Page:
In the publishing world, your opening sentence can make or break your work. You’re not supposed to state the obvious or write a long run-on sentence that tries to cram in the essence of whatever your piece is about. The opening sentence should pique your curiosity and make you want to keep reading in hopes that your questions about the story will all be answered and wrapped up by the end.
I read this recent article in The Atlantic, and in it, Stephen King is quoted as saying, “But for me, a good opening sentence really begins with voice.” Even if you’re not writing something in first person, the voice should be strong enough to attach the reader to the character and draw the reader in. Sometimes a character’s voice is so powerful that the story almost comes in second — I know that’s been the case for me. I enjoy reading YA novels every now and then, and character or narrator voice is an important element of that genre.
However, I’m also a bit more forgiving. If the opening sentence is boring or doesn’t immediately hook me, I won’t put the book down. (Might be a different story if I was an acquisitions editor.) I normally read books all the way to the end, even if I don’t particularly care for them (unless I’m that bored or the book is that bad). I imagine that many everyday readers would be forgiving about opening sentences (but maybe not opening paragraphs or opening chapters).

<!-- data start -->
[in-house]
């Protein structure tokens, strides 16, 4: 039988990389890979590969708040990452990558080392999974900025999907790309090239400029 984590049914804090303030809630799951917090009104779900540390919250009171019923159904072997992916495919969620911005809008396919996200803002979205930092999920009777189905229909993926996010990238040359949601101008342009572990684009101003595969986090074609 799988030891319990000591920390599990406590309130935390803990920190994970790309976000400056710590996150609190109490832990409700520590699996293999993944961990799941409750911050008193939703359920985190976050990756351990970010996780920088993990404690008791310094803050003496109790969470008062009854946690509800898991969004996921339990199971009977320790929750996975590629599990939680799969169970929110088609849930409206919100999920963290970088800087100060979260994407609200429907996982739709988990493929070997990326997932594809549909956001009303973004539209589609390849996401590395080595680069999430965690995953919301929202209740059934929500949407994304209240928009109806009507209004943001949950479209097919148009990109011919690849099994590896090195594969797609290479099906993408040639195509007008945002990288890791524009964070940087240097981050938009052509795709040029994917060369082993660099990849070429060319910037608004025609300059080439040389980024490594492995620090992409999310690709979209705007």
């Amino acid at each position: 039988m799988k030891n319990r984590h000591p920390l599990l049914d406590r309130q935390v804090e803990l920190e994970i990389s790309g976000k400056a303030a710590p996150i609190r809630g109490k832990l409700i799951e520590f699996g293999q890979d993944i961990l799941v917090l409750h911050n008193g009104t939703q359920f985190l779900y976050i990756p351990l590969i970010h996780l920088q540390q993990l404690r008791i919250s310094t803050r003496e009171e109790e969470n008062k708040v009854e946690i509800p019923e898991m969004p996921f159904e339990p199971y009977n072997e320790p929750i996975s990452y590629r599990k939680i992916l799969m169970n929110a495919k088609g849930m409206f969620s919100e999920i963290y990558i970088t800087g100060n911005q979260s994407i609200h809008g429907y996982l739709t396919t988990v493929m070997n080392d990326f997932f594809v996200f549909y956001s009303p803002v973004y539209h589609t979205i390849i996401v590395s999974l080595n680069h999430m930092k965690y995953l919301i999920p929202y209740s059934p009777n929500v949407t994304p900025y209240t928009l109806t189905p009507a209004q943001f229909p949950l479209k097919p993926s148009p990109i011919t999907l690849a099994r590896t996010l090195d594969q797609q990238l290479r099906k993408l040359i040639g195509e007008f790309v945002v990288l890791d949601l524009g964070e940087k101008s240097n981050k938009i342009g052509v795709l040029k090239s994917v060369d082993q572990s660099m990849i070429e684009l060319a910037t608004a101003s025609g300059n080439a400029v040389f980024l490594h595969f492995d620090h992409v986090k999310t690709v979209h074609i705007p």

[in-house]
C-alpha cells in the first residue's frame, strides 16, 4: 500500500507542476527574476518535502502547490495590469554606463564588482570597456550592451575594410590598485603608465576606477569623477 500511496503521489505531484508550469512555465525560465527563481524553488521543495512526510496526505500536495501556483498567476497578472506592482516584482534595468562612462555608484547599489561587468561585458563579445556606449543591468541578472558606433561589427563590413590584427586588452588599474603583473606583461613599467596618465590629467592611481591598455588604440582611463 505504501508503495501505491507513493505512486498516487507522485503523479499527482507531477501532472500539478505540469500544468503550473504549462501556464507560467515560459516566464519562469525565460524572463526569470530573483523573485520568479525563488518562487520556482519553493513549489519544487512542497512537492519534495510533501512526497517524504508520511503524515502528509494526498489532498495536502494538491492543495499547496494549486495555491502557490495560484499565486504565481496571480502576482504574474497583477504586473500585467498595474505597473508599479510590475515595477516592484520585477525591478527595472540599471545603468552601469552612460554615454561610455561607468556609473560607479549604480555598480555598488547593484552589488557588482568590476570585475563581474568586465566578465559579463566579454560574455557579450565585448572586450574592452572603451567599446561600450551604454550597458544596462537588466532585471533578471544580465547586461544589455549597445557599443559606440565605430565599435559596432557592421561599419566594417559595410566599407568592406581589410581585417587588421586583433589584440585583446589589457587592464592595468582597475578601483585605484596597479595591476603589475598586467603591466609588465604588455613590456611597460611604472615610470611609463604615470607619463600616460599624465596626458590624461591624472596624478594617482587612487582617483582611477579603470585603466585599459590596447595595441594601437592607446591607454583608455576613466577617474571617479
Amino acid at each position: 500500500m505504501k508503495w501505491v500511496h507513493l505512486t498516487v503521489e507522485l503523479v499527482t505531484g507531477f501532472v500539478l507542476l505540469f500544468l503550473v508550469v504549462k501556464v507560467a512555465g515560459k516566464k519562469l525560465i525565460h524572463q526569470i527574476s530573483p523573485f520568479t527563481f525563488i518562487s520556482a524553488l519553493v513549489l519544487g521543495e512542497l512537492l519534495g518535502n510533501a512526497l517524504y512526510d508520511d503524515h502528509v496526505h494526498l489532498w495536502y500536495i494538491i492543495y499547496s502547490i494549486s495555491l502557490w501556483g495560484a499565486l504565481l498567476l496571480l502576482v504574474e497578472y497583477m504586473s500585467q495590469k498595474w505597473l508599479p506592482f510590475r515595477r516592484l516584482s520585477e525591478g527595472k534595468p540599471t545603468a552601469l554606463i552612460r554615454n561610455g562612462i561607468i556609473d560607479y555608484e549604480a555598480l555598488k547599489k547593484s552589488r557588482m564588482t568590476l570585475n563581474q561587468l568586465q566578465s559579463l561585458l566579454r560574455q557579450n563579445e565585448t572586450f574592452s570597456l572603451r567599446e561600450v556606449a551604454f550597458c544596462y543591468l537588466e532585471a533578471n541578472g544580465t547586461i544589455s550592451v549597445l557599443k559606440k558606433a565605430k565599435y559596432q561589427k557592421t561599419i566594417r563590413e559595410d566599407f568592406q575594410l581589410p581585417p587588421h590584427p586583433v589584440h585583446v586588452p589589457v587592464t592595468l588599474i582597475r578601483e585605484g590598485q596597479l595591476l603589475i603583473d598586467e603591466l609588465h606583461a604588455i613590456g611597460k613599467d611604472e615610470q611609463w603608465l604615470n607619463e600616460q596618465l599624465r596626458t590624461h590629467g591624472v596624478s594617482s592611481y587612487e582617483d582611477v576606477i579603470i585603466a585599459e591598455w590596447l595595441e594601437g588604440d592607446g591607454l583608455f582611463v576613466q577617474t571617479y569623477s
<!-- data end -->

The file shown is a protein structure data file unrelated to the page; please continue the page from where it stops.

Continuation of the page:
Even so, it is most definitely worth it to craft your opening sentence well. Spend a lot of time on it. Set up the overall voice or tone of your story and give a little hint as to what your genre is and what might happen over the course of the book. It’s an exercise in brevity — you should keep it short and punchy, yet revealing.
In the article, Stephen King says his favorite first line from his books is the one from Needful Things. Short, sweet, and to the point, it reads, “You’ve been here before.” A line like that automatically calls the reader out and draws him in. (Second person has a tendency to do that with all those imperatives, but thankfully, the book doesn’t stay in second person.) To me, the line is almost haunting — you wonder where “here” is and what happened when you were supposedly there “before.”
What’s your favorite opening sentence that you’ve read?